While journalists put a lot of effort into building understanding and engagement for many facets of the community, they often overlook their own field in the quest to inform. As such, Carbondale Community Access Radio (KDNK) is teaming up with the Colorado Media Alliance for “Your News, Your Community” — a public discussion from 4 to 6 p.m. on Oct. 13 at 76 S. Second St., with a public broadcast of the second half.
“We want the opportunity for community members to ask the questions they want to know of journalists and help us do a better job,” KDNK Director Gavin Dahl explained. “We do a lot of talking and a lot of reporting, but I don’t think there’s enough engagement with the audience.”
Journalists from KDNK, The Sopris Sun, La Tricolor, The Rio Blanco Herald Times, High Country News and the Glenwood Springs Post Independent will be in attendance. Space is limited, so RSVP at tinyurl.com/ynycbonedale.
Potential topics include what issues are – and are not – being covered, how local media outlets are funded, the challenges that local journalists face, the emerging issue of “fake news” and the future of media in this unique section of Colorado.
To give folks a sense of why such a dialogue might be useful, The Sun asked some of the journalists involved to share a misconception about their job that has caused frustration in the past.
Dahl himself cited assertions by listeners that National Public Radio is too liberal.
“Actually NPR has a very strict code of integrity for their editorial process and there’s a lot of research on the kinds of guests that they carry in their coverage — moderate think tanks were the majority, followed by very conservative, then center-left and center-right, with progressive the least represented. So the actual data doesn’t support the claim of bias,” he asserted. “I think it’s important that people think through facts before they jump to conclusions. Facts are something we care about in our reporting organizations.”
Moreover, KDNK’s own news team works hard to be balanced, and the station (like The Sun and others) makes a point of giving equal emphasis to candidates on both sides. Indeed the fact that one volunteer DJ is running for County Commissioner prompted KDNK to reach out to her opponent — who said he didn’t mind as long as she didn’t electioneer on-air.
Still, Dahl said, folks might not understand the distinction between what volunteers say on music or public affairs shows (comparable to columns or letters to the editor in a newspaper), syndicated content from public radio (or wire stories from the Associated Press in print) and the nonprofit’s own content.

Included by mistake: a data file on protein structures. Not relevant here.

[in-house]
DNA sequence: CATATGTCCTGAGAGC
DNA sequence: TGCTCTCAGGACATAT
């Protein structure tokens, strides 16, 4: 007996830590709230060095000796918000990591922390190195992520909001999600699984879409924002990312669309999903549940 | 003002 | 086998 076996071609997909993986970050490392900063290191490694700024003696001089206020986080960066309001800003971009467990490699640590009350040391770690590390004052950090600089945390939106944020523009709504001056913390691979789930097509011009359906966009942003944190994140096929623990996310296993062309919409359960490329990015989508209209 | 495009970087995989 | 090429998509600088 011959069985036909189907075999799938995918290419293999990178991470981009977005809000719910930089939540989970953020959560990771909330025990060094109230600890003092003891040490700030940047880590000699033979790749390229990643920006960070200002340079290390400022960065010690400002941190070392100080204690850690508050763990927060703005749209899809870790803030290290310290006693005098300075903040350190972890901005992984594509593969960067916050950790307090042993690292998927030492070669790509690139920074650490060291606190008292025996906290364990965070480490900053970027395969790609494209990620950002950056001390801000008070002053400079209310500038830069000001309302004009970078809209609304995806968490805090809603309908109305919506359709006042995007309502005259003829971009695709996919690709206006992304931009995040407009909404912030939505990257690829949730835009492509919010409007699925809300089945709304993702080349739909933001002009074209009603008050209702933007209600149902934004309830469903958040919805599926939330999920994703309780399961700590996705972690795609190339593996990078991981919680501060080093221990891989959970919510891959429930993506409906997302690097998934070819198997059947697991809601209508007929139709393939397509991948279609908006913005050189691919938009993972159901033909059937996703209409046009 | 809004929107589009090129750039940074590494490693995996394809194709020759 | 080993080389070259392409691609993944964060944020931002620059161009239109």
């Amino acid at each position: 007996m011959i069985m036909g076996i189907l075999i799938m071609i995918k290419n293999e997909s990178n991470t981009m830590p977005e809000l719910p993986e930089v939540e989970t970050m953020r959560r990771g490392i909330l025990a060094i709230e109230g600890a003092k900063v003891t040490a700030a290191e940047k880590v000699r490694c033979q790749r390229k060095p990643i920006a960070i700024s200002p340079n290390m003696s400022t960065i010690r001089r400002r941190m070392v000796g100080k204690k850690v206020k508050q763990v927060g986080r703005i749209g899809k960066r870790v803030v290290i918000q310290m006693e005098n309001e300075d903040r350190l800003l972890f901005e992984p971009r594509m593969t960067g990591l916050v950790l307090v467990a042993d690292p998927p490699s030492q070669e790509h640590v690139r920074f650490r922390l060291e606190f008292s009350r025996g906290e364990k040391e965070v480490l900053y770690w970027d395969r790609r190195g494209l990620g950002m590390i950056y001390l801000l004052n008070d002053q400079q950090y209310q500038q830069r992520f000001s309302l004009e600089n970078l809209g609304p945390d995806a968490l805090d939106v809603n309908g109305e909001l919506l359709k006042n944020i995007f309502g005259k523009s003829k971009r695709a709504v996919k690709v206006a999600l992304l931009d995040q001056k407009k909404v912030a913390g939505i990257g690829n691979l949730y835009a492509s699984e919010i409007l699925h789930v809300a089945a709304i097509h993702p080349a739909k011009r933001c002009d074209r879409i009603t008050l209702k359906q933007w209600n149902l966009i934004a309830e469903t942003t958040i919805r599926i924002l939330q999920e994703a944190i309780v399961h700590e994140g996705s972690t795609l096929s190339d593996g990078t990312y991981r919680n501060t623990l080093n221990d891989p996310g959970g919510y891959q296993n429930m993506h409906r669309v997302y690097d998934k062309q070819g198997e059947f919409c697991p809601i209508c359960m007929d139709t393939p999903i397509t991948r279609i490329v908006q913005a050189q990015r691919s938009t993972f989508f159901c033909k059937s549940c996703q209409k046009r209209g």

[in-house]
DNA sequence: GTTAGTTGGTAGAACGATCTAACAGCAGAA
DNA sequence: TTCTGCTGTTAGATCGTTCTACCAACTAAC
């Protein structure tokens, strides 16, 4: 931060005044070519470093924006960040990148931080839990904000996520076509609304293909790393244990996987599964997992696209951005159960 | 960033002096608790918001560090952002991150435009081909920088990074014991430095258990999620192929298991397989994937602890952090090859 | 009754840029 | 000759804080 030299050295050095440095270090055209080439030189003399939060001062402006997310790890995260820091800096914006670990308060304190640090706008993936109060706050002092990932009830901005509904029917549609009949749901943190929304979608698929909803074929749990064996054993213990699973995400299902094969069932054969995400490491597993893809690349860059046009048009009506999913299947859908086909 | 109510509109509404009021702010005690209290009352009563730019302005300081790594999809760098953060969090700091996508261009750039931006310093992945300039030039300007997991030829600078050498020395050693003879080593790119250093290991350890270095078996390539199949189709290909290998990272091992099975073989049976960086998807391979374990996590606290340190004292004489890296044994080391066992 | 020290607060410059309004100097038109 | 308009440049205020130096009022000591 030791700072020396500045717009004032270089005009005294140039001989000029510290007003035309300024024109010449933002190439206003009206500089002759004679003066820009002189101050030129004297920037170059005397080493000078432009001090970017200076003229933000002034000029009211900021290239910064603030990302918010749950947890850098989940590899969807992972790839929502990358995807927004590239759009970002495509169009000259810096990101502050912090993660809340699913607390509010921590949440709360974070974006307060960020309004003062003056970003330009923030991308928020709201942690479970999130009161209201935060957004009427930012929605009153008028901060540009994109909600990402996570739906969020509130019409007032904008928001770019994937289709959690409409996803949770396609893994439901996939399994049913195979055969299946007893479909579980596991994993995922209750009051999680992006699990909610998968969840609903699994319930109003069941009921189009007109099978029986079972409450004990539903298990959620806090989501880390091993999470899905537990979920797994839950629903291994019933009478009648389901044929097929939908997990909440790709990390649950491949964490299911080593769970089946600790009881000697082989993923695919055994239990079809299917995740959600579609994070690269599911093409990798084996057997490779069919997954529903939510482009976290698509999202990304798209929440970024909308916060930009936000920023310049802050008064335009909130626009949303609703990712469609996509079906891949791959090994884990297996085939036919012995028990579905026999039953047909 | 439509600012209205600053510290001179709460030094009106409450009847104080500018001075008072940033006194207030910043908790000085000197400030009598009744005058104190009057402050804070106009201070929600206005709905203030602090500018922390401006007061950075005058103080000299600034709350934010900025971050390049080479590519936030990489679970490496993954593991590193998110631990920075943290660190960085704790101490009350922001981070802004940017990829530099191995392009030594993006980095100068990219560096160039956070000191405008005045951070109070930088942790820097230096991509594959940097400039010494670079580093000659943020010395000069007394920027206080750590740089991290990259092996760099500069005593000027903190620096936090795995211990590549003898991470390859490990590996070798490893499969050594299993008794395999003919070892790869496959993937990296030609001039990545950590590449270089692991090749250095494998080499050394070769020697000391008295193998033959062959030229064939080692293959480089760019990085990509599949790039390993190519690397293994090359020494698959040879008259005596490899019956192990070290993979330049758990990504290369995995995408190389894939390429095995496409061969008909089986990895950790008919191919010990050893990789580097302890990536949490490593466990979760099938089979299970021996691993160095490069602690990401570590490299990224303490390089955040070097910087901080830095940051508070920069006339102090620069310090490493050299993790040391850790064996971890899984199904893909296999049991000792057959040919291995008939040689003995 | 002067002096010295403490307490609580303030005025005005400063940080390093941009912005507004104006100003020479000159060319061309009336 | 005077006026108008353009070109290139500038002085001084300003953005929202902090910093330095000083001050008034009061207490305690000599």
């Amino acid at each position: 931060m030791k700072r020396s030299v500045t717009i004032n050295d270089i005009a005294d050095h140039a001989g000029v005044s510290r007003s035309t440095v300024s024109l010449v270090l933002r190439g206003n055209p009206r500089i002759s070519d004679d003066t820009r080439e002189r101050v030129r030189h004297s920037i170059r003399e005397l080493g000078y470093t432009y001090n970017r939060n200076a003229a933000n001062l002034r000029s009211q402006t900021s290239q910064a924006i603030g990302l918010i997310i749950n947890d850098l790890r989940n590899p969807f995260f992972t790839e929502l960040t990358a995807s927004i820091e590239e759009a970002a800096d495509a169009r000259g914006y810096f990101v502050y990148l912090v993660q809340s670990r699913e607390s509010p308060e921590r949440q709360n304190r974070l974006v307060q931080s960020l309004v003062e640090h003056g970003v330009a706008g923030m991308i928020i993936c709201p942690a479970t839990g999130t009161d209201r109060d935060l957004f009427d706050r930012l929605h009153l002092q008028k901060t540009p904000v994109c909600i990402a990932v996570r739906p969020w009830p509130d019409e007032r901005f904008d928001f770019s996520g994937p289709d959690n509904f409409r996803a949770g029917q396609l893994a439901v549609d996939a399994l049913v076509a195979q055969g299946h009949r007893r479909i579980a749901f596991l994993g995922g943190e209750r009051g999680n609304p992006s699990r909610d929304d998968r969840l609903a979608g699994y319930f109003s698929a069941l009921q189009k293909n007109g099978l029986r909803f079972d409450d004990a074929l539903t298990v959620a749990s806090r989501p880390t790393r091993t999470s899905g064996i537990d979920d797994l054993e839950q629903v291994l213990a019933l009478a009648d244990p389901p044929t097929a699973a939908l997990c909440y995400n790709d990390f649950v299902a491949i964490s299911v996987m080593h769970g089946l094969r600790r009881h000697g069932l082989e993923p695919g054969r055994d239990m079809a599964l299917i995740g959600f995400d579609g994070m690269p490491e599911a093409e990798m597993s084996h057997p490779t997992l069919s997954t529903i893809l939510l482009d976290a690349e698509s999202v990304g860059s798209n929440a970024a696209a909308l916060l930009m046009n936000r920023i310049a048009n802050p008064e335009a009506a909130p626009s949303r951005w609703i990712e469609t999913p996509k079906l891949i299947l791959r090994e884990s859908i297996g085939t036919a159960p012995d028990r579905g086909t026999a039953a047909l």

Post Independent Editor John Stroud expressed a similar frustration.
“I often get calls or emails from readers alleging a political bias in our reporting, because of something that has appeared on our opinion page, or maybe a recurring theme in letters and columns that we choose to run,” he noted. “We try very hard to keep what goes in the news pages free of anything that could be claimed as being biased, but it’s still tricky. Even the use of a quote from someone stating a particular opinion can qualify as bias on some reader’s part, especially if it appears more prominently than the counter opinion or lack of any type of rebuttal. The ongoing trick is to find balance in our reporting.”
“Interestingly enough, some readers want us to go down the road of more advocacy type of journalism,” he added. “Particularly during election season, we’ll hear that we should ‘be harder on’ one side of an issue or another. This is especially true when it comes to the energy industry.”
For Niki Turner of the Rio Blanco Herald Times, the most common complaints were more about where things were in the paper than what got covered.
“Most folks are pretty clueless about the inner workings of the newspaper office, and that can cause misunderstandings on a variety of levels,” she observed. “What makes the front page and what doesn’t? How does ad placement work? Why was my ad ‘buried’ on page 10 (of a 14 page paper)? Why do some events get more news coverage than others? Why can’t we give junior high sports the same coverage as high school sports?”
And while that’s usually mostly harmless, poor communication with the elected boards and special districts can be pretty problematic.
“We’ve had to explain to several of those boards that the more open and transparent they are with us, the easier life is for everyone,” she explained. “We’re not their adversaries; we’re a conduit of information between what they do and the public whose money they spend. When we ask questions or request access to information, we’re trying to verify facts and make sure the information we present to the public is accurate. When they get defensive and tell us we need to file CORA requests for everything… we start wondering what they’re trying to hide.”
“Your News, Your Community,” by contrast, is the journalists attempt to be an open book.